Susan: Definitely meeting readers, talking to readers; knowing they read my book. I have all these stories inside of me and the reason that I endure writing is so I can share them. I don’t consider myself a writer. Writing’s fine. I don’t love writing. But I want my story out there. And so, when other people get to read that, and enjoy it – hopefully – that is just like the best felling. It reminds me of why I slog through the actual drafting part that I don’t enjoy. It’s because the end project, and getting to share and connect with someone over this story that’s in my head, is just a feeling I cannot explain. It’s wonderful.
Faye: I’ve been asked to ask from someone on Twitter, what is next for the Witchlands series?
Susan: So, the next book is Iseult’s book. I don’t want to spoil Bloodwitch, but each of the characters was left in a certain location and its links back up with them there and, yeah. The cool thing is that in Truthwitch, Windwitch and Sightwitch, I was really laying down the threads of the story and Bloodwitch is when the first reveals start coming, and the payoff of all the things I had set up is really starting to unfold. So, it’s really exciting for me as an author to have like people reach those reveals and be like “oh my god, it was there all along, I didn’t see it.”, and so I’m really getting to do more and more of those and that’s really fun for me.
Faye: How different was it writing the Witchland’s series in comparison to Something Strange and Deadly?
Susan: So different. Something Strange and Deadly is single point of view, it’s also historical. So, on the one hand I had to do so much research – yes there are zombies – but otherwise it’s pretty historically accurate. I took a few liberties for the sake of the story. Like, one thing I did was add a fence to a location where there wasn’t a fence but other wise I really, I did so much research, and working with primary documents to make it as accurate as possible. I will never do that to myself again. I say that, and watch, I’ll write another historical one day but right now, I’m like egh, so much. Faye: Making it up as you go is much easier.
Susan: Yeah. Not that I don’t research for what’s in the Witchland’s, but it’s different. There’s so much more leeway of what I can do. So, it’s a different kind of research. It’s researching horses and researching medieval warfare or how tall ships work. So, there’s a difference in the amount of research but also; it’s got more characters, it is a longer series, it is a much larger scope. Bloodwitch had six points of views. It’s a lot going on. And so, it has required a lot more planning than the first series did. The first series was very like, there were some subplots but I was able to kind of write as I went. I didn’t need to plan as much. The Witchlands? Nooo. I laid down everything in the first book so I’m locked into what that story is, which I’m happy about, but sometimes I’m like “why’d I do that? I want to change it now, why’d I do that?” So, there is just so much more involved in planning and it takes me longer to write those books.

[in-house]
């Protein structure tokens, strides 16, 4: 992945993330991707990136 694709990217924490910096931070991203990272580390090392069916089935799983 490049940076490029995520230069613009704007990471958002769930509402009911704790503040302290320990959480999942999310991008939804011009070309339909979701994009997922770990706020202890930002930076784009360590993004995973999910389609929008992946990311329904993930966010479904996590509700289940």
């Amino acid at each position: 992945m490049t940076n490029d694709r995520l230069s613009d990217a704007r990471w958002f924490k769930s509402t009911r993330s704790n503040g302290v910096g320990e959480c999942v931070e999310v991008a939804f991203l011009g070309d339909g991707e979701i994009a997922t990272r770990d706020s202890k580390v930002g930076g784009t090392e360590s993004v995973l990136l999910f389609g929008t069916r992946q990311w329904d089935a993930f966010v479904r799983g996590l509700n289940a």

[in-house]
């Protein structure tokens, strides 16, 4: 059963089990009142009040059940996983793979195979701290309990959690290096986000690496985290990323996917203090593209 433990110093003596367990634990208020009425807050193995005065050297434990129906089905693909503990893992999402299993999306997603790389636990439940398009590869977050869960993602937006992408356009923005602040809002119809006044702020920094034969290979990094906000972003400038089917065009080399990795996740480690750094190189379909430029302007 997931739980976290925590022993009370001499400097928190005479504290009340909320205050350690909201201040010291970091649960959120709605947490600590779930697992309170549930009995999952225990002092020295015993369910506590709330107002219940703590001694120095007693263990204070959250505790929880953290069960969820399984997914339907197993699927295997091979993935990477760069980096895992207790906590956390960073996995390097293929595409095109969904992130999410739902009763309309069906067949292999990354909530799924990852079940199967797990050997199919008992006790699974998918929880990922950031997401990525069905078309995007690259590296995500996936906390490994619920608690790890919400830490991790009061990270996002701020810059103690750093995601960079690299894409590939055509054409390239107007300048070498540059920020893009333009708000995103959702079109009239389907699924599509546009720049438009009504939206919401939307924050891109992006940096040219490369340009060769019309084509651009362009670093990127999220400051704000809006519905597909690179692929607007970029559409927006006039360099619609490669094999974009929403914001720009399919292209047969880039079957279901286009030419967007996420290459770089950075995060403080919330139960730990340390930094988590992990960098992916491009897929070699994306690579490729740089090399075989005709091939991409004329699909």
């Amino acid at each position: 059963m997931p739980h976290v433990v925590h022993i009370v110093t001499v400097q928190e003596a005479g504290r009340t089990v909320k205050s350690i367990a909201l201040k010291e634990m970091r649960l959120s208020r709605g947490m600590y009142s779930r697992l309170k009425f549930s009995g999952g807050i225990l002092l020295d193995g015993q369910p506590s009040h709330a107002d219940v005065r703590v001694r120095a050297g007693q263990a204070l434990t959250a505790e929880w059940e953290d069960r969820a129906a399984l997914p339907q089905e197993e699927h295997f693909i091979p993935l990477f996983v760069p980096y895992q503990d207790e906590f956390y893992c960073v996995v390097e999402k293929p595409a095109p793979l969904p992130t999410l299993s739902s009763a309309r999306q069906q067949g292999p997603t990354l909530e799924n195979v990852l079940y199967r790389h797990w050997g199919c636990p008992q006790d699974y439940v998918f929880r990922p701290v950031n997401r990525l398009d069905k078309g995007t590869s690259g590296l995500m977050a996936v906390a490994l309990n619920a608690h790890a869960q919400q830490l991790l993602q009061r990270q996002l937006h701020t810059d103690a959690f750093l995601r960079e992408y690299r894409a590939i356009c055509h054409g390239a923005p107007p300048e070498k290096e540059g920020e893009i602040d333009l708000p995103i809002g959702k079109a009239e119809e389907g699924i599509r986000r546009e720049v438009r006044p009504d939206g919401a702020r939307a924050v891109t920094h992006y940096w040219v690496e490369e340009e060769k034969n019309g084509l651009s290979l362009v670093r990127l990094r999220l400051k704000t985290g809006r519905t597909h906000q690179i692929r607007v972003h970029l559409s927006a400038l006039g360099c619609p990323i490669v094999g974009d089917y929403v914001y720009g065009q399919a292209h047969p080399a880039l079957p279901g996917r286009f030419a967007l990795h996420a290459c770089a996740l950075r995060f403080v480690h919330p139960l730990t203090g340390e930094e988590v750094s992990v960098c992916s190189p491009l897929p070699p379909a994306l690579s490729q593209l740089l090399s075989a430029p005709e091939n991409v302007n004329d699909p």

Faye: What made you decide to start the Misfits and Daydreamer’s?
Susan: Oh yeah, so the Misfits and Daydreamer’s is my newsletter. I started that in 2014, I think. Prior to that, I had a blog for about four years which was quite successful. I just basically write about writing and through the lens of what I’m working on right now so it ended up being very tutorial but also very this is my experience and that resonated with people. I think perhaps because I am too honest about the hard sides of writing but I know for me whenever someone has a hard time, it makes me feel better. Like “oh, yes, I’m not the only one who sucks at this. Thank God.” So, I just share that and I think I’m a natural teacher. When I was in Science, I was a tutor and my favourite thing about Science was actually TA’ing and being a teacher. I just really like sharing what I know. When I’m passionate about something, I want to share it. And I’m very passionate about the craft of writing. So, I decided to start this newsletter instead of just doing it on the blog. It would be exclusive to people who subscribe. It’s free. This was before everyone had a newsletter, so I really don’t know why I did it. In hindsight I’m like, that was very smart planning on my part, now everyone has newsletters. But yeah, I don’t know. I just wanted a different format of giving away my free writing advice. It’s been very, very successful, and still free.
Faye: These are just some general questions that I ask on my blog. If you could live in any fictional world, where would you live?
Susan: Oh my gosh, that’s hard. Probably in either the Dragon Age world or maybe, this is old school, Dinotopia. If you even know what Dinotopia is. It is a world where humans and dinosaurs live in harmony. I mean, ten-year-old Susan was very into it. It’s very beautiful art if you ever look it up.
Faye: If you could befriend any fictional character, who would you choose?
Susan: Oh, that’s really hard. Faye: Normally this is written so they have time to think about.
Susan: Yeah. I mean, right off, the first answer that came to my head was from Tamora Pierce’s Wild Magic series. Dane, the main character in that. I remember reading her story when I was about twelve and it was like the first time I really felt like I connected to a character, you know? You remember that feeling, that first time that you’re like “oh, this character’s like me.” And so yeah, if I could meet Dane who made me feel less alone when I was twelve, that would be amazing.
Faye: What is your Hogwarts house?
Susan: So, I always self-identified as Ravenclaw and I have all the Ravenclaw merch. But then Pottermore told me I was a Gryffindor. And then I told all my friends and they were like, “oh yeah, you’re a Gryffindor”. And I was like, “what? This is very conflicting and confusing for me.” So, I guess I’m just a Gryffinclaw. I’m a bit of the two. Or I can say that I’m a Ravenclaw but a Gryffindor moon.
Faye: Favourite Drink?
Faye: Favourite Food?
Faye: Any bad habits while writing?
Susan: While writing? Banging my head against the wall. Not having healthy habits. Never taking breaks. There’s a lot of bad habits in there. Generally the act of writing is one where, because it’s a calling, you’re very prone to just let your life go, which is not a good thing. I think all artists are that way.
Honestly guys, it was such a priveledge to have a chance to chat to Susan Dennard before the event – which was also really incredibly by the way – and I am just so glad that I got the change. Not going to lie, Suze is an amazing person.